The company will announce three products designed to let companies add email capabilities quickly and easily, said Mirapoint marketing executive Cheena Srinivasan. Mirapoint plans to sell the machines directly to companies and to Internet service providers that will rent access to the servers to other companies, he said.
Several companies offer server appliances--computers that are configured in advance to do a specific job on a network. Proponents say they are easier to install, use, and administer. Despite having limited functions, server appliances aren't necessarily cheaper than general-purpose servers.
The server-appliance market is expanding, although some of the growth is coming at the expense of general-purpose servers, said International Data Corporation analyst Amir Ahari. Preliminary IDC research indicates that server-appliance sales will account for almost 10 percent of the $89 billion server market in 2003, he said.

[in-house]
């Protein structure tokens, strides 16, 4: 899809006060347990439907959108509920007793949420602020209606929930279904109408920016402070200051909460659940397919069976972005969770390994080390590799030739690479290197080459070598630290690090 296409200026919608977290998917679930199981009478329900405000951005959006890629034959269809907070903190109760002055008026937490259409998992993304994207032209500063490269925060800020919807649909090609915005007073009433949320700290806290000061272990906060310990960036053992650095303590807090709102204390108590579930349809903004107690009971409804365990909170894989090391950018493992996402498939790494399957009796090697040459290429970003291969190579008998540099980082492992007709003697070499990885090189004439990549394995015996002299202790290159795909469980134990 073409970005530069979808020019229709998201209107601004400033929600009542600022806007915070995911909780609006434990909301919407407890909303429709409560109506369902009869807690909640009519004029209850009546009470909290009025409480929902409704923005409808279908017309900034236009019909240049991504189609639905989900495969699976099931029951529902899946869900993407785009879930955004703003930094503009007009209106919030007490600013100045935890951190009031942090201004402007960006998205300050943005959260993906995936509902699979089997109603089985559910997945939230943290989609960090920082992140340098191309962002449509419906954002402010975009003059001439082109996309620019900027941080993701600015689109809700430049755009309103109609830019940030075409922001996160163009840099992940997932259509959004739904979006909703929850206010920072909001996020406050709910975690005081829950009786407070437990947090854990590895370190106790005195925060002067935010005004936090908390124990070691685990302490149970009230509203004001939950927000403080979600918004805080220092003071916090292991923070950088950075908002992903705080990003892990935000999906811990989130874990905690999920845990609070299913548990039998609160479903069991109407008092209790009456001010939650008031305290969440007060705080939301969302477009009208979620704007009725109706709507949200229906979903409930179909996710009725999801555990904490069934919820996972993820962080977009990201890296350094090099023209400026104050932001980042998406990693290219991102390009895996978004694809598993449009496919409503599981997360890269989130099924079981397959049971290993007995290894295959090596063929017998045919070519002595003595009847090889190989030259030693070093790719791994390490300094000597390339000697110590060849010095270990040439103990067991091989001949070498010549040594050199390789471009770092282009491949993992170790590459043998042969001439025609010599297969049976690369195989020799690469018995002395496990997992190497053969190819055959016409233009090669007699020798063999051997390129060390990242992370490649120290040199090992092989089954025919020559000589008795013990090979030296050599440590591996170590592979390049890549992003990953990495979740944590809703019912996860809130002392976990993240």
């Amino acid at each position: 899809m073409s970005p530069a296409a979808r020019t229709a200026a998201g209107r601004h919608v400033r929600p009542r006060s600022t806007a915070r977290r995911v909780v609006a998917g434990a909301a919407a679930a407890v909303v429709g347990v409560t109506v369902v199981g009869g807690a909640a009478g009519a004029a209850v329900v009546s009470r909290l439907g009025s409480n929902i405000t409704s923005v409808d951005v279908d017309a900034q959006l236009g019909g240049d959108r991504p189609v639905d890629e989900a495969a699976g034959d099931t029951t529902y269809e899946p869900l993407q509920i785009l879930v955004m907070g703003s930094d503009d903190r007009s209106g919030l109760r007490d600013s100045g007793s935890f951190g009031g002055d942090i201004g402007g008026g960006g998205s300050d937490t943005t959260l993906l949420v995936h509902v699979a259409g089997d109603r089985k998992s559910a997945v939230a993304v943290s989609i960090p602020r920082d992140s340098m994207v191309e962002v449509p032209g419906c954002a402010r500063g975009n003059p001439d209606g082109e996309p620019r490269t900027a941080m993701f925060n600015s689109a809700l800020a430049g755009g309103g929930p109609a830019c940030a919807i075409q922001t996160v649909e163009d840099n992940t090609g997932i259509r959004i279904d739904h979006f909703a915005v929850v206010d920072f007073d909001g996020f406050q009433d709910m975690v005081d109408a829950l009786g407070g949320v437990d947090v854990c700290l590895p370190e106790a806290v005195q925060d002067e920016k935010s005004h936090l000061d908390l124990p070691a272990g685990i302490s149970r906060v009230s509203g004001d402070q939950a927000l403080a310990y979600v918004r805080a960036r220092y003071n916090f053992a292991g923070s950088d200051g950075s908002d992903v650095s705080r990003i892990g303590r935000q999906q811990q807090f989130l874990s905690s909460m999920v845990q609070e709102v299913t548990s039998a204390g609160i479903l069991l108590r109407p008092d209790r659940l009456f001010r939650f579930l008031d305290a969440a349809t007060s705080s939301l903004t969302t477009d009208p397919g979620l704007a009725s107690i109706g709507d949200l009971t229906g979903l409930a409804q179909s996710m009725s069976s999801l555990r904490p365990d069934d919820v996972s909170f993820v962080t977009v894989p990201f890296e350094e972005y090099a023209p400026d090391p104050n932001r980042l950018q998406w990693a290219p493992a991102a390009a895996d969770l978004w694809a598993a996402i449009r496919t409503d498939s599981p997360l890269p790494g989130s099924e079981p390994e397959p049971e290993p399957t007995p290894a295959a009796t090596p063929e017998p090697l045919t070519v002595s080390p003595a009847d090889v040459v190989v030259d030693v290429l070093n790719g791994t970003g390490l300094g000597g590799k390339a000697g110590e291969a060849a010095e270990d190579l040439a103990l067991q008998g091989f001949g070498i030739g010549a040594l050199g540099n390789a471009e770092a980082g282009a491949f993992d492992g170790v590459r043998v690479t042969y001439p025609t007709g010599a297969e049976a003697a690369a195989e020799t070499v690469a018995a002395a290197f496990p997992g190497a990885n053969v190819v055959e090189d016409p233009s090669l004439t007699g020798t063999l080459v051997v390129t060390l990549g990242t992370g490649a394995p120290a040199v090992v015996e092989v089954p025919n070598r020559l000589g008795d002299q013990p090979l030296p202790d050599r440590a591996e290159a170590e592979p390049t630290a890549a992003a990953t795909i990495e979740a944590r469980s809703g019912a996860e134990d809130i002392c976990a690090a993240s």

Mirapoint's products cost between $10,000 and $30,000. Most of that expense covers customized software, not the relatively ordinary Intel-based hardware. Mirapoint has about 60 employees, 30 of whom write software, Srinavasan said.
Mirapoint's machines use a customized version of various flavors of BSD Unix. The software is easy to manage, and its protection against hackers and crashes is "bulletproof," he said.
The company faces competition from heavy hitters such as Sun, Microsoft, and IBM, all of which have "huge marketing resources," Srinavasan said. In addition, smaller players such as Technauts are emerging.
The new products will join Mirapoint's M1000. Networking giant Cisco has standardized on Mirapoint email servers, Srinavasan said.